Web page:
Monday, 27 June 2016

The Last Great Grain Race 1939

The port city of Klaipėda in Lithuania has a rich maritime history. Formerly called Memel, and part of the Kingdom of Prussia - and then Germany - until the end of the First World War, it had been a member of the Hanseatic League during the late Middle Ages and an important trading centre from its foundation in the thirteenth century.

In 2009 Klaipėda was one of the hosts for the Tall Ships Races that were held in the Baltic Sea that year. We were fortunate to have been there for a memorable weekend.

As well as inspecting the great array of tall ships and yachts we enjoyed visiting many of the special displays, including a well-presented series of municipal notice boards outlining the maritime history of the port. One in particular struck a chord as it mentioned that a Lithuanian seaman had been on the Moshulu's epic journey from Europe to Australia and back in 1938-39. The 30,000 nautical mile voyage on the four masted square rigged Finnish barque Moshulu was recorded by the British travel writer Eric Newby in his book The Last Grain Race (1956) which he later followed up with two photographic essays Grain Race: Pictures of Life Before the Mast in a Windjammer (1968) and Learning the Ropes: An Apprentice in the Last of the Windjammers (1999).

Having made its way to South Australia from the North Atlantic in late 1938 (the journey from Belfast to Port Lincoln took 82 days), the Moshulu was one of thirteen 3- or 4-masted vessels that anchored in Spencer Gulf over summer while waiting to take on grain for Europe. The 'Grain Race' was an annual competition between these great sailing ships to make the shortest passage back to Europe, and the 1939 race was to be the last one of that magnitude. The Moshulu won that race, making excellent time from Port Victoria in South Australia across the South Pacific and reaching Queenstown (now Cobh, Ireland) in 91 days.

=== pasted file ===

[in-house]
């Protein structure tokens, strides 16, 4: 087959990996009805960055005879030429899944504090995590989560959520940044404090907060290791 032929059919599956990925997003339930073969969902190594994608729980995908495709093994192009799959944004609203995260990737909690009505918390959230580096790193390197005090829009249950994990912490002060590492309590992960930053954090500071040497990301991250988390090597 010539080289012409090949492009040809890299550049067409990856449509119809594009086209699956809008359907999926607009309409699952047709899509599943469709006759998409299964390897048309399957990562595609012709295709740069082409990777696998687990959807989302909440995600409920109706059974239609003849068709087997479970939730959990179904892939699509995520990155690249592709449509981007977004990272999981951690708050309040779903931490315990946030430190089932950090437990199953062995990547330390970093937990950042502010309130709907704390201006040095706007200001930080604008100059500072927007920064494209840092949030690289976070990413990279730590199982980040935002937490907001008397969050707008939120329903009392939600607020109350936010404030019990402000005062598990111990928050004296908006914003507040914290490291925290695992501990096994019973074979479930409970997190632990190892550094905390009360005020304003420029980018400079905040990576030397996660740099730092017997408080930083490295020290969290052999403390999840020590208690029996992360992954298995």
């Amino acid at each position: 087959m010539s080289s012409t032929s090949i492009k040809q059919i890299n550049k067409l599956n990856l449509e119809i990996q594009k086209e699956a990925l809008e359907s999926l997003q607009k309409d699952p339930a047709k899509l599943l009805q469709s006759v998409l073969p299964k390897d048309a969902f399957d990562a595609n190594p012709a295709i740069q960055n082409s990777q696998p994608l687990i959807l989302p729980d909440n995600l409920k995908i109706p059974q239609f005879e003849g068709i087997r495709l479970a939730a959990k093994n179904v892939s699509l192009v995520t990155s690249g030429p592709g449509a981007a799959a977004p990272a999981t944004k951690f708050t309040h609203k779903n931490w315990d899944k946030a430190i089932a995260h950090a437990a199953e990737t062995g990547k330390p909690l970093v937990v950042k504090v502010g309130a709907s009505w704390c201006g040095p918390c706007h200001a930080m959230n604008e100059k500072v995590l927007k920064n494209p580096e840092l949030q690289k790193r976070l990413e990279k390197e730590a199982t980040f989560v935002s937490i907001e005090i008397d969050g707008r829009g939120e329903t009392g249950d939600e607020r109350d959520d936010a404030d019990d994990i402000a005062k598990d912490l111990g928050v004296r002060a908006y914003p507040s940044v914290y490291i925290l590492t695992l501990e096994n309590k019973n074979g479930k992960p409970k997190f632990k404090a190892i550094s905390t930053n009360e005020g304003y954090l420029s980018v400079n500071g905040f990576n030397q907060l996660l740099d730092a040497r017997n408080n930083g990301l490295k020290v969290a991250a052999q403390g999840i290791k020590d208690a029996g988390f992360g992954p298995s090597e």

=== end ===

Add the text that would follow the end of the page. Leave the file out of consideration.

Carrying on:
Years later, Eric Newby wrote about the perils and difficulties of the voyage and about the Lithuanian, Vytautas Bagdanavičius, who shared that experience with him. The 1938 voyage to Australia on Moshulu was the second one for Vytautas; he had travelled with the ship "on the timber run from Finland to Lourenco Marques in Portuguese East Africa in 1937 before going to Australia for her grain cargo". Like Newby, Bagdanavičius had been taken on as an apprentice on the Moshulu; the two 18 year olds were to become close friends on the trip to Australia. Newby noted that "I had liked Vytautas from the start"; "he had a happy temperament that did not attract trouble"; and he was "by far the most resilient" in their small group of friends. Despite breaking his arm at the start of the voyage, Bagdanavičius continued and appears to have mentored Newby.

A recent (2015) publication from the Lithuanian Sea Museum in Klaipeda casts some more light on Vytautas Eduardas Bagdanavičius (born in Kedainiai in 1920). After serving on the Moshulu for two seasons, he studied at the Stockholm Maritime School 1939-40 before obtaining a position as trainee navigator on the Lithuanian steamship Šiauliai. Sadly, unlike Eric Newby, he did not go on to enjoy a long and successful career; the only further reference is that he disappeared in Leningrad during the Second World War, around 1942. Other sources state that Šiauliai was sunk in 1940 off the Estonian island of Hiiumaa (Dago island) but give no indication of the fate of the crew.

The Moshulu, however, survived the war. She is now enjoying her retirement as a floating restaurant in Philadelphia USA.
The Barque Moshulu pictured at Penn's Landing, Philadelphia.
Photo taken by N. Johannes, Groningen; public domain.

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